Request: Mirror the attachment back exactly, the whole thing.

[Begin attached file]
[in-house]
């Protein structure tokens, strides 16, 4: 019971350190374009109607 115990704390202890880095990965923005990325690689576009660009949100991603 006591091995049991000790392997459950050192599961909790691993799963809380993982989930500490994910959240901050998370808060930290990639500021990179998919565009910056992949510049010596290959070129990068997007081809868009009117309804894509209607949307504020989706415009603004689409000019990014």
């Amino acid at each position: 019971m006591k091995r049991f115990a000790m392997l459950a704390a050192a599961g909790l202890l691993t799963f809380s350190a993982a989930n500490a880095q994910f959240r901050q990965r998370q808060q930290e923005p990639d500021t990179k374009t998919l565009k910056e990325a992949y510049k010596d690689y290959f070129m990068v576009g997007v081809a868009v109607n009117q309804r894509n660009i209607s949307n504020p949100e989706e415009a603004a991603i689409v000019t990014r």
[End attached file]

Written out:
[in-house]
């Protein structure tokens, strides 16, 4: 019971350190374009109607 115990704390202890880095990965923005990325690689576009660009949100991603 006591091995049991000790392997459950050192599961909790691993799963809380993982989930500490994910959240901050998370808060930290990639500021990179998919565009910056992949510049010596290959070129990068997007081809868009009117309804894509209607949307504020989706415009603004689409000019990014």
């Amino acid at each position: 019971m006591k091995r049991f115990a000790m392997l459950a704390a050192a599961g909790l202890l691993t799963f809380s350190a993982a989930n500490a880095q994910f959240r901050q990965r998370q808060q930290e923005p990639d500021t990179k374009t998919l565009k910056e990325a992949y510049k010596d690689y290959f070129m990068v576009g997007v081809a868009v109607n009117q309804r894509n660009i209607s949307n504020p949100e989706e415009a603004a991603i689409v000019t990014r």